After the images have been placed in the Focus Stacking tool, there are a couple of other things you need to do before you hit the Stack button.

a screenshot of a computer screen with a bunch of buttons.

First is to check Auto Alignment and Chromatic Aberrations Reduction.

Second, select a Reference Image for the Auto Alignment feature. You can do this from the drop-down on the Settings option.

Step 6 – Hit Stack.

This is the exciting bit. Focus Stacking Extension will now work to stack your exposures, auto-align them, remove chromatic aberrations, balance, crop, and deliver a stacked image with a large field depth.

a picture of a jewelry box on a black background.

The final image is delivered in Tiff format. Once the image is ready, you can edit the Tiff file and fine-tune the results. In the above photo, I adjusted the exposure slightly. I wanted a very contrasting look where the background appears dark and the subject subtly brighter.

Here is the final edited image.

a close up of a pair of pearls on a chain.

Concluding thoughts

Focus stacking, as a technique, is software-dependent. Of course, it’s even possible in the first place because we have digital photography. It makes stacking multiple images that much easier.

Having said that, because it’s a software-intensive technique, the tool’s ease of use and reliability significantly affect the outcome.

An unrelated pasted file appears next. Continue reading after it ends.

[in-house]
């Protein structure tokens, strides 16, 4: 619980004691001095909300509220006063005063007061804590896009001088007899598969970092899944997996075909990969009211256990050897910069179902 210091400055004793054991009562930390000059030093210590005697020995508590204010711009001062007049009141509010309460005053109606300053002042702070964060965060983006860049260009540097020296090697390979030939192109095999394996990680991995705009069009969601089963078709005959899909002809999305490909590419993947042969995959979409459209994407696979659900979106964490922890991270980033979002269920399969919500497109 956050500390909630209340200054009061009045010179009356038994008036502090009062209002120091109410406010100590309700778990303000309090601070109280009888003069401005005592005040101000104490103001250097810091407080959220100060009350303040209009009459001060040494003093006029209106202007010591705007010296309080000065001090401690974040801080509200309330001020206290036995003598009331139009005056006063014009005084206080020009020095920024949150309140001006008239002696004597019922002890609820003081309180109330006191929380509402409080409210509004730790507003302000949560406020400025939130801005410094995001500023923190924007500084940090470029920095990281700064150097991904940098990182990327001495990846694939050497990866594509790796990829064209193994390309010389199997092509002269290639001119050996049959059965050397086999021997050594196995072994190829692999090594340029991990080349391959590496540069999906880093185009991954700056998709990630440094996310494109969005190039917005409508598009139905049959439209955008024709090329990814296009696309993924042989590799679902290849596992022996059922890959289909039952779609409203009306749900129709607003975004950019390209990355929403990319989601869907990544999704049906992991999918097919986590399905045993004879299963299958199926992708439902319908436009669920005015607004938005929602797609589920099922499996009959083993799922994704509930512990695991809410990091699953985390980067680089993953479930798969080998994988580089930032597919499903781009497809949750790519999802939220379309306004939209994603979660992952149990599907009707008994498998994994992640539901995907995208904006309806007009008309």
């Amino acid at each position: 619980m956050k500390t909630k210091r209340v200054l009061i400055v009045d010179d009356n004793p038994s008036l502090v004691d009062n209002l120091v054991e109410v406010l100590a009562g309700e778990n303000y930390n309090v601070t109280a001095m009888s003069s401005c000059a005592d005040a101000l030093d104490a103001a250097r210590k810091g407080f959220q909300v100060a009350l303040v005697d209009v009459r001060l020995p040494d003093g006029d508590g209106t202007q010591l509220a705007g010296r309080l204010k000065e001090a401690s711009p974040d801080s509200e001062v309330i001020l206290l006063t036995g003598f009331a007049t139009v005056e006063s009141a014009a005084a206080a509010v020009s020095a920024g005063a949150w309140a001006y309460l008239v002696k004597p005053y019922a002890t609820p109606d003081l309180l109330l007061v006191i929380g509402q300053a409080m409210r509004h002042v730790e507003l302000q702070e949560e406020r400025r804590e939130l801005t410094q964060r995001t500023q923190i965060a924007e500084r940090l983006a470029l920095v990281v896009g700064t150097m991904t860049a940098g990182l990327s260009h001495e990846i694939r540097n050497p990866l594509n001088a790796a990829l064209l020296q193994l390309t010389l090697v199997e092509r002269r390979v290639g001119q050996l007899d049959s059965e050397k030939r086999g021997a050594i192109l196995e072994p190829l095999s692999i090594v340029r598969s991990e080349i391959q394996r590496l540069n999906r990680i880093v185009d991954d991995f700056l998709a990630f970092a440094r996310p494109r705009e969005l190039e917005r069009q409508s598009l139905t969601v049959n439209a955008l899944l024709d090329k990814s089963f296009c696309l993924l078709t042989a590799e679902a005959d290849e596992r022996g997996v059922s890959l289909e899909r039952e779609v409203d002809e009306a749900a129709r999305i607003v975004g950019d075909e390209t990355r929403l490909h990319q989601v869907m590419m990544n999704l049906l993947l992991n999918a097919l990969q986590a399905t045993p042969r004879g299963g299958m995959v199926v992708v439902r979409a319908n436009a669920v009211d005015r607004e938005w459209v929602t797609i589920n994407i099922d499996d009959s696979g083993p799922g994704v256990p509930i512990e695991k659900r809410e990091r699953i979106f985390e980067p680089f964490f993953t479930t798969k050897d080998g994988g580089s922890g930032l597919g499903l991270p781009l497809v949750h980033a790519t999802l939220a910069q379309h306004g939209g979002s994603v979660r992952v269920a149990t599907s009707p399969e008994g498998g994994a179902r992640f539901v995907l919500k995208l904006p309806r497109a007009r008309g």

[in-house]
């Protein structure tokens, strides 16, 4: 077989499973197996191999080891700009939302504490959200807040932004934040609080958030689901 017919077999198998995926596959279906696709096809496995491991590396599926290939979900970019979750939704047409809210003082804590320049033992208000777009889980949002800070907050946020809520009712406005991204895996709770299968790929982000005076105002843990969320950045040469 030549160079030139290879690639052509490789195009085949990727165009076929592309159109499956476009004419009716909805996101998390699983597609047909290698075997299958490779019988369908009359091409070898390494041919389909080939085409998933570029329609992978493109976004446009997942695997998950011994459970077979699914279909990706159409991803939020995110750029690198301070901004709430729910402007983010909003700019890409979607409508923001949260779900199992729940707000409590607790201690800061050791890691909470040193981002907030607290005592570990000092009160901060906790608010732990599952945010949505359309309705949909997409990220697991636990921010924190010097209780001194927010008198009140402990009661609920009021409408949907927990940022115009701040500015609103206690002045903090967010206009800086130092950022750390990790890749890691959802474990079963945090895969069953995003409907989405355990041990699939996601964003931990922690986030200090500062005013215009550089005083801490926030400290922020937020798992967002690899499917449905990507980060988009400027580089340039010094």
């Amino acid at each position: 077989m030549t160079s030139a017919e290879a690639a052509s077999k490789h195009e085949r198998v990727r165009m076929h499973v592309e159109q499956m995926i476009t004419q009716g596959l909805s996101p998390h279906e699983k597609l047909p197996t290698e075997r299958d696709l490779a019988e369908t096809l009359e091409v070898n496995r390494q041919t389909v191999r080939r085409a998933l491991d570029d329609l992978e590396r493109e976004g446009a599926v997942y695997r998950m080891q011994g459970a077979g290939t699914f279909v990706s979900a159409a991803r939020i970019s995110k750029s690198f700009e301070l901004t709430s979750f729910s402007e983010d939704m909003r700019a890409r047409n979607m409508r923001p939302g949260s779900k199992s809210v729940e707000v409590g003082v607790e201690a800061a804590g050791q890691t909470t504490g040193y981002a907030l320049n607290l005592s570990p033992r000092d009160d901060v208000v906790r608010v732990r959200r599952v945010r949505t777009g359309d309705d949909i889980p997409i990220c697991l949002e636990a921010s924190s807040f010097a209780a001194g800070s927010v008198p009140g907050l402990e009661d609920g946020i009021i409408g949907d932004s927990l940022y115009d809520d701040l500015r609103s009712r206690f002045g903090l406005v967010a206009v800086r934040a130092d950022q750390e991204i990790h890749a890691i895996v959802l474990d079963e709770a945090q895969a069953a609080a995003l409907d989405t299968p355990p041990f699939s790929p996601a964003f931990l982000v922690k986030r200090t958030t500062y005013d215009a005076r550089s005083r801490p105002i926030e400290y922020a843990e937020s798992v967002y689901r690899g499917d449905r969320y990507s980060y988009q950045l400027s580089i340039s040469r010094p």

With the Focus Stacking Extension, stacking images becomes extremely easy and convenient.

Now, it takes only a fraction of the time you would have to spend otherwise to stack them using conventional methods, you’ve more encouragement to try different techniques and camera angles and experiment with different subjects.

You can do much more in a short time frame because it’s faster to achieve the desired results and fine-tune them to your taste.

I strongly recommend the Focus Stacking Extension to any macro, food, product, and landscape photographer. I am sure that the application of this extension does not limit itself to these genres alone and that photographers will find other creative uses for this tool.

NEO: Focus Stacking Extension

Follow along with this simple tutorial to focus stack your first images using Luminar Neo.

Use code shotkit10neo to save $10

Shotkit Writer, Product Tester & Instagram Manager

Jeff Collier is an experienced film photographer who enjoys experimenting with modern digital photography equipment, software and apps. He’s also an ex-world champion triathlete and avid cyclist, clocking hundreds of km each week in the beautiful Tweed Valley of northern NSW, Australia.